The company plans to launch 40 to 50 new projects next year as it eyes a public offering, CEO says
Azizi Developments plans to spend Dh7 billion ($1.9bn) on 40 to 50 new projects next year, buoyed by the upcoming Expo2020 and a market rebound in the wake of a Covid-19 vaccine, the Dubai developer’s chief executive said.
“Next year, we are hopeful and optimistic about two things: the Expo 2020 and a vaccine for coronavirus. With these two things happening, we will be launching [these] projects,” Farhad Azizi told The National on the sidelines of Cityscape in Dubai on Monday.
Planned launches in Dubai’s MBR City, Healthcare City, Al Furjan, Studio City and other developments are expected to generate Dh15bn to Dh20bn in sales, he said.
Azizi Developments plans to fund the new developments through a combination of its own equity, proceeds from off-plan sales and commercial loans if required. It currently has only Dh1bn of bank debt on its balance sheet. The company, which is rated BB- with a stable outlook by Fitch Ratings, may also consider upsizing its planned $300 million sukuk, if required, Mr Azizi said.
Despite the Covid-19-driven slowdown, the developer has already launched three projects this year in Dubai – two residential and one retail offering. It plans to launch two more residential buildings before the end of this year, which will bring the combined value of all five projects to Dh1bn.
Azizi Developments is spending more than Dh3.5bn in the next two to three years on the construction of its existing pipelines of 45 buildings across Dubai. From its ongoing residential projects across the emirate, it plans to deliver 3,000 property units this year.
The projects are an ambitious undertaking for the company given that it saw sales plummet to just one apartment a week at the height of travel restrictions in the UAE during the second quarter of this year, compared with selling 12 to 15 units a day before the pandemic.
As the economy opened up the volume of sales has picked up, but is still 30 per cent below last year, Mr Azizi said.
“The way things are picking up month after month, it would be a safe bet to launch projects with the right price tags,” Mr Azizi said.
“If there’s a V-shaped recovery, we, as a developer, are fully ready.”
Covid-19, which has infected 54.89 million people globally and claimed more than 1.32 million lives, has tipped the world economy into its worst recession since the 1930s. The International Monetary Fund expects global output to shrink 4.4 per cent this year and recover only modestly in 2021.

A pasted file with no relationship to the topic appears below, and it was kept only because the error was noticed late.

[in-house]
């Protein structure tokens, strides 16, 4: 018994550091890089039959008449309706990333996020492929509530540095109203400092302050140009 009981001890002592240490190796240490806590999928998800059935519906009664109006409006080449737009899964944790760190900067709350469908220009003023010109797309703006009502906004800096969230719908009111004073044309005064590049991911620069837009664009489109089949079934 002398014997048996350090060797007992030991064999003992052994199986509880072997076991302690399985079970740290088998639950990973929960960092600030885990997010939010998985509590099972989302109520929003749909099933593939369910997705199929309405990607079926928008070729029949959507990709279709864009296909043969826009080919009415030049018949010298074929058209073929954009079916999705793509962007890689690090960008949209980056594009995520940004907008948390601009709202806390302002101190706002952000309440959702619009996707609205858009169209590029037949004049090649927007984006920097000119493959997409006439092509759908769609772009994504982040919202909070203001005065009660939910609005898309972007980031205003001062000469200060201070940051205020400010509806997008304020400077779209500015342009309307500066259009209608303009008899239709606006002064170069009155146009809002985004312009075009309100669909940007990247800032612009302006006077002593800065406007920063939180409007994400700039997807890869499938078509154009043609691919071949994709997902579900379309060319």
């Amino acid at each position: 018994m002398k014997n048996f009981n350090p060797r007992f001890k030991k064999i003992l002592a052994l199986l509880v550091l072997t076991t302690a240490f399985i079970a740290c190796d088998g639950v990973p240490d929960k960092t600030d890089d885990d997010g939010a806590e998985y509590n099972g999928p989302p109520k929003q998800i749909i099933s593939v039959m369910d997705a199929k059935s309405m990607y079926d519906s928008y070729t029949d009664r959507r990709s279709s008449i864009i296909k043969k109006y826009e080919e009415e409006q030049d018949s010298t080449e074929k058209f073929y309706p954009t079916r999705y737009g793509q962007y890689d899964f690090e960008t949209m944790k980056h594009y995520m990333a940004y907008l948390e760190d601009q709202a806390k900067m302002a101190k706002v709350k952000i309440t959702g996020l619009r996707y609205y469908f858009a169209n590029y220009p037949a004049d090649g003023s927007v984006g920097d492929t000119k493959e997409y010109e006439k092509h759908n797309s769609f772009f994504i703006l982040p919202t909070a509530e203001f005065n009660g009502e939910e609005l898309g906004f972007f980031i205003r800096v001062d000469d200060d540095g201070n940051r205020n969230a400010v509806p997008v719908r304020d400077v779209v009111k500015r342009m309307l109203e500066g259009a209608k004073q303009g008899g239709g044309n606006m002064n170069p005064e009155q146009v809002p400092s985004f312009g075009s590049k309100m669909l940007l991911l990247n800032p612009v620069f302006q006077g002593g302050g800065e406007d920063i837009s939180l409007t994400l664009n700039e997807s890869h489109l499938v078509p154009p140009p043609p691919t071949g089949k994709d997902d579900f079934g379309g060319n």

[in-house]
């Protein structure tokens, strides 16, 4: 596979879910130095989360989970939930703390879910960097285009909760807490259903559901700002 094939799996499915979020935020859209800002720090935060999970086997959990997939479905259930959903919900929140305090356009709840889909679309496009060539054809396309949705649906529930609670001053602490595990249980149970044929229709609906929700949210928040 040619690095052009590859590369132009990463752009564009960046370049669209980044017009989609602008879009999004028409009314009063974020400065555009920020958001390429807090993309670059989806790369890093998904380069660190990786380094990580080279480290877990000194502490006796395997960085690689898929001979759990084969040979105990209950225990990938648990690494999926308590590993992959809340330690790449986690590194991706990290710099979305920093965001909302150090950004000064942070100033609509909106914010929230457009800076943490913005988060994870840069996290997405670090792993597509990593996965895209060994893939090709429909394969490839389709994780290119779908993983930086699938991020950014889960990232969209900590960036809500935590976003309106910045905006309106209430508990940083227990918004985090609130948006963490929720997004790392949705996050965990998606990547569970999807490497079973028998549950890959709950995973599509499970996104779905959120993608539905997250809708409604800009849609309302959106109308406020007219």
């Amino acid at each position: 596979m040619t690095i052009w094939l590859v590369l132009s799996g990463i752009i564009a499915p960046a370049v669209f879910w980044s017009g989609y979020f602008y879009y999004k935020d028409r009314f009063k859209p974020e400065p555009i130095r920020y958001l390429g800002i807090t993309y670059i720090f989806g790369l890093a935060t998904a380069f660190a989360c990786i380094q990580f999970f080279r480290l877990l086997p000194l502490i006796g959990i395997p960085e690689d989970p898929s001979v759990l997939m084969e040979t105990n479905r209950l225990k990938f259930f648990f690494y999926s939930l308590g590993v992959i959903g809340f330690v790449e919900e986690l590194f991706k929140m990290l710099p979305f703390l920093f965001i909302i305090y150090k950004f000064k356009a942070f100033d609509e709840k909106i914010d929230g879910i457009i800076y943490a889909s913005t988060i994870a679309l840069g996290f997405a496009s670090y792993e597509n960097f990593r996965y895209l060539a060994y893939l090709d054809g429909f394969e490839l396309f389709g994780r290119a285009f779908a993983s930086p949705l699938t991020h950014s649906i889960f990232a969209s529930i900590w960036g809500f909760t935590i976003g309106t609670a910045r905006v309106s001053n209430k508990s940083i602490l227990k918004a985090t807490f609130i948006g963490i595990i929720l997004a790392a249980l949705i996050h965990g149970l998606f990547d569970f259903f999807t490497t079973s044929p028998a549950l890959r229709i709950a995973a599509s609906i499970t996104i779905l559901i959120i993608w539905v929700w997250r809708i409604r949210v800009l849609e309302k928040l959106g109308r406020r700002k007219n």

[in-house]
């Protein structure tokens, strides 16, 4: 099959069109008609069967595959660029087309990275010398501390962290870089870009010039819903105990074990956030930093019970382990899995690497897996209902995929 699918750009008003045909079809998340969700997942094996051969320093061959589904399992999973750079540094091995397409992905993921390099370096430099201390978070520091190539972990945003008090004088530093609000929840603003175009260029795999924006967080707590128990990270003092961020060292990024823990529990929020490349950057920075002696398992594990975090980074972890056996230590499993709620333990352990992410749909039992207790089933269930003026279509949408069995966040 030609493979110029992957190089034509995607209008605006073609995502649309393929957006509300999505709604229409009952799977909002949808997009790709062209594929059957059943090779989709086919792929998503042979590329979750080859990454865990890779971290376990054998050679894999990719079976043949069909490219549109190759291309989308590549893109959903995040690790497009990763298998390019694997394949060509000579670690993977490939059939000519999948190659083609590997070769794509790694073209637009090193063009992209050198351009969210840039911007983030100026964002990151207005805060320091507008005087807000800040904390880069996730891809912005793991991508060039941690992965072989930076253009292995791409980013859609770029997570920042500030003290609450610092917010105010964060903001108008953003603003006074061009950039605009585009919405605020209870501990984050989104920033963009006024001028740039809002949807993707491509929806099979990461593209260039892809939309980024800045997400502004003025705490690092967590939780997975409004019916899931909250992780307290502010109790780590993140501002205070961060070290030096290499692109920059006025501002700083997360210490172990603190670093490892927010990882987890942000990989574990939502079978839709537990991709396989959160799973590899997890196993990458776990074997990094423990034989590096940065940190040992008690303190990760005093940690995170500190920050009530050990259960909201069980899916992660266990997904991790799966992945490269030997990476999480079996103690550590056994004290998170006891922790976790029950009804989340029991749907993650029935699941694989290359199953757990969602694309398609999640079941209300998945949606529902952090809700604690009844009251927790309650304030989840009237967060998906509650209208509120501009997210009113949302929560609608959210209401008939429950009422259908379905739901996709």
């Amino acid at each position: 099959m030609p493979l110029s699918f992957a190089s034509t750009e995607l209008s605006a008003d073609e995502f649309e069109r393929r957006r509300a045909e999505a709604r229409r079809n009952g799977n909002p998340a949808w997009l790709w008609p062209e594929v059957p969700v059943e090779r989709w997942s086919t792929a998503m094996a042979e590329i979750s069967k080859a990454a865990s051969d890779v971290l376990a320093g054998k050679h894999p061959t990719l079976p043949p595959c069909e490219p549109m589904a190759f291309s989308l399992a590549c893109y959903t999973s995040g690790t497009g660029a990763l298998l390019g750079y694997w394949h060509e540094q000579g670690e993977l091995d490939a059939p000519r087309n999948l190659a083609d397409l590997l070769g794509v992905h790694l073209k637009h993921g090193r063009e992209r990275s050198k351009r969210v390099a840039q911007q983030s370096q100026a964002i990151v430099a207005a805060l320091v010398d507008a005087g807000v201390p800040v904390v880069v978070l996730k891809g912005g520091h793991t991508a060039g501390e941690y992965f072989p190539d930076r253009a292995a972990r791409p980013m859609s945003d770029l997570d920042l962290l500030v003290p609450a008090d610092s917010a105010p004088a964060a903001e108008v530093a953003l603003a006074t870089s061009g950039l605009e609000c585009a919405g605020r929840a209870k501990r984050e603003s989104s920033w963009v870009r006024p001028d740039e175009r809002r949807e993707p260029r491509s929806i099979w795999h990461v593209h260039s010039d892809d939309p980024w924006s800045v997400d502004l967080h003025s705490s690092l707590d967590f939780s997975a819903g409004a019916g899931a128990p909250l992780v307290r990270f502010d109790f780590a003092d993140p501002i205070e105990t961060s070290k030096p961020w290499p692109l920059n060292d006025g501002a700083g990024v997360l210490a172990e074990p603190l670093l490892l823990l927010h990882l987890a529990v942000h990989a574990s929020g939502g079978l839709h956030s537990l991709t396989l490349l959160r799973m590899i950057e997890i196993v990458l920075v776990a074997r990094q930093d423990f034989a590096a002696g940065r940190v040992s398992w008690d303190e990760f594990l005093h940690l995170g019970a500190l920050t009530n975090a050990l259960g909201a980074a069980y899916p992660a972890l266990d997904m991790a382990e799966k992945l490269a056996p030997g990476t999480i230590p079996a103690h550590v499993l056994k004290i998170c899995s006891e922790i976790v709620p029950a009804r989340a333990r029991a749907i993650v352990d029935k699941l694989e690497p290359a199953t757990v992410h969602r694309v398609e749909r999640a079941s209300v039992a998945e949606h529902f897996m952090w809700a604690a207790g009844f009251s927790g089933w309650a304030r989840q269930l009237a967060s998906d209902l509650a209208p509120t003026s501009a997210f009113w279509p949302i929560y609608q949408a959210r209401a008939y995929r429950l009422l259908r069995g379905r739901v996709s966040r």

The real estate sector, a vital contributor to Dubai’s economy, has faced headwinds in the wake of the pandemic-driven slowdown. The property market which accounted for 7.2 per cent of the emirate’s gross domestic product in 2019, added more than Dh29.4bn to the economy, 3.3 per cent more than 2018, according to Dubai Land Department data.
While the volume of transactions has risen in recent months as the emirate’s economy continues to recover, prices still remain subdued due to ongoing oversupply fears. The average sale price was 9 per cent lower in the third quarter than in the same period last year, according to JLL.
Mr Azizi, who sees the property market bouncing back in the second quarter of next year, said the UAE government’s step to widen the criteria for 10-year visa qualifications and normalising ties with Israel will help the market recover faster.
The recovery of the real estate sector will also expedite the company’s plans to go public. A planned sukuk, he said, would make the company a “semi-public” entity, and is part of its goal to list.
Azizi has already completed its IPO-readiness exercise last year with consultancy PwC, he said.
“We were quite happy to hear from them that we were not that far from being ready,” Mr Azizi said.
The pandemic has made the company even more IPO-ready. It has helped improve various company functions and added efficiencies to its operations across the board.
“I would say from last year till now, we are more IPO-ready,” he said.
The ultimate timing of a share sale would depend on how fast the global, regional and local economies improve.
“There are a lot of things that need to happen before the IPO,” Mr Azizi said.